The Terrain

In the foothills of the Himalayas, amid the tea estates of east Assam lies Nameri National Park. This little known expanse of wilderness is best known for its Asiatic Elephants. Nameri is the perfect jungle, with thick creepers, lianas, and dense banks of bamboo. A dense tract of wilderness, it has over 600 species of indigenous trees and is particularly well known for its wild orchids.

Besides the elephant, Nameri is also a habitat for tigers, wild dogs, the Gaur (Indian bison), the clouded leopard, and several other mammalian species. It is also very rich in bird life and its rivers are filled with the prized Golden Mahseer.

A Bygone Era…

  • Nameri was one of the easternmost dominions of the ancient Ahom kings of Assam. The Ahoms ruled in the 1300s and held sway for several centuries. Later, the Koch kings, who hailed from Cooch Behar, took control over this region in Assam from the Ahoms.
  • During the British era, Nameri’s precious timber was a valuable commodity and the park was used for logging.
  • It was designated a forest reserve in 1978 and made a national park in 1985.

Quick Facts

Nameri is in the far east of Assam, bordering with the Pakke Tiger Reserve in Arunachal Pradesh.

Topography: It’s a lush evergreen forest, with thick vegetation and a verdant canopy of creepers, climbers and lianas. It is filled with thick forest and several small waterbodies known as jheels, rivulets, streams and ponds are scattered throughout the park.

In Season: 01 November – 30 April

  • Popular Sightings:
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  • Ocassionally sighted: lorem upsum dolor
  • Rarely sighted: lorem upsum dolor
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Tigris trivia

The Golden Mahseer is the king of the piscine world. Nameri’s prized fish can grow to be as much as nine feet in length!

Saving a species…

Nameri is a critical elephant conservation zone. This is one park that experiences considerable human-animal conflict that needs to be mitigated in order to save the species from being killed and humans from getting hurt and their settlements damaged.


Tigers, wild dogs, clouded leopards, sloth bears and the Himalayan Black Bear, are the main predators in this forest. The richness of the forest’s biodiversity and evergreen vegetation feed a large prey base of smaller herbivores, primates and rodents that the larger predators feed on.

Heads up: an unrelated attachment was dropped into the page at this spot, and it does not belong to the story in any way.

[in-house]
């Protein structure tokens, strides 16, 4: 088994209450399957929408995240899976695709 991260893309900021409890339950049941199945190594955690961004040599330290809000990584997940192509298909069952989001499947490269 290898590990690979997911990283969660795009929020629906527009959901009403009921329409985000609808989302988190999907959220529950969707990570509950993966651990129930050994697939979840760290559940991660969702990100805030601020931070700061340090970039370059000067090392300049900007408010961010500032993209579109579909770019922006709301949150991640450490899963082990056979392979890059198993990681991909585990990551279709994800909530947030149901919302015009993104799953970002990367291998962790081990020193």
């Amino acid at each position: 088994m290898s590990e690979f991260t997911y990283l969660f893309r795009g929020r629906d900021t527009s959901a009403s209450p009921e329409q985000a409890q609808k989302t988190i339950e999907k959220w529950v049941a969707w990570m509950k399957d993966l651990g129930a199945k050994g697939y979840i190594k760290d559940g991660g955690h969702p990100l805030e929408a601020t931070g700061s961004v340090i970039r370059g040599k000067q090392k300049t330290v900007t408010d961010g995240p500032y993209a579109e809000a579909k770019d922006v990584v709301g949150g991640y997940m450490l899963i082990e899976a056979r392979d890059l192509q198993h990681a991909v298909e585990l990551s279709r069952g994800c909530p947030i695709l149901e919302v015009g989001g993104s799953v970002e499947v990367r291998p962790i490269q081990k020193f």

The Gaur, the muntjac, wild boars, capped langur monkeys, the Giant Indian Squirrel, the Burmese Ferret Badger, Binturong, and Hispid Hare, are some of the herbivores found in Nameri. Several species of deer, including the Barking Deer, Sambhar, and Hog Deer, add to an abundant prey base. Nameri also has a large number of cattle roaming in the park. Rare reptiles like the Assam Roof Turtle and the Khasi Hill Terrapin, which were believed to have died out completely, have made a miraculous comeback in Nameri.


If you love birds, Nameri is a birding hotspot. Nameri is probably the last natural habitat for the critically endangered White Winged Wood Duck. Nameri is home to a large number of these ducks who live in pairs and currently only number around one hundred and fifty. Hornbills, Terns, Orioles, Flycatchers and Kingfishers are quite common. Nameri also has several varieties of raptors including Fish Eagles, and the Amur Falcon.

Getting there

The nearest airport is at:

  • Tezpur (38 kilometers/ 1 hour’s drive)

The nearest railway stations are at:

  • Rangapara (30 kilometers/ 45 minute drive)

Wake up on the wild side

Trekking – take a trek through the buffer zone and experience the rich biodiversity of Nameri on foot.

Rafting – Enjoy a spot of river rafting as you watch the park’s incredible depth of riverine life.

Bird watching – Nameri is home to thousands of birds. Your guided safari will focus on the uniqueness of these species.

When to visit

November, February, March and April are some of the best months to visit Nameri.

Weather Vane

Nameri has a moderate climate that makes it pleasant to visit throughout the season. The winter months are extremely pleasant and hover at around 11-15 degrees centigrade (in the low 60s in Fahrenheit). The summer months are warm but not unduly hot at around 30-35 degrees centigrade (in the high 80s in Fahrenheit).

Your forest hideaway


Wild Mahseer Lodge :

what we love… situated on the Balipara Tea Estate, Wild Mahseer takes you back into another era of plantation life. Delicious Assamese cuisine and a wonderful biodiversity conservation foundation make this a top pick in the area.


Eco Camp Nameri :

what we love… the tented accommodations are comfortable and rustic really giving you a feel for the wilderness.

Tiger Tips

A birding walk is a must in Nameri. Boating and angling for Mahsheer in the Jia Bhoroli river is thrilling for anglers and people who enjoy being on the water.

Must Pack


  • Winters (November to February) – warm clothes, jackets, gloves, mufflers, hats.
  • Summers (March to June) – light coloured loose cotton clothing, a cap, sunglasses, and sunscreen.
  • Wear shades of beige, brown, green that help you to remain camouflaged against the forest foliage.
  • We recommend carrying sturdy walking shoes and socks.

Insect Repellant:

  • We recommend carrying insect repellant to keep bugs and mosquitoes at bay. This is also usually provided to you by your lodge and can be obtained locally.

Gear & Equipment

  • Binoculars and cameras are a tremendous advantage in the forest.
  • We also recommend carrying a global adapter and your own chargers for any electronic devices that you might have and need to charge.
  • An extra set of digital camera batteries and a memory stick is advisable. **Please remember that Internet access in parks is limited and you may not be able to upload your images or videos to the web immediately.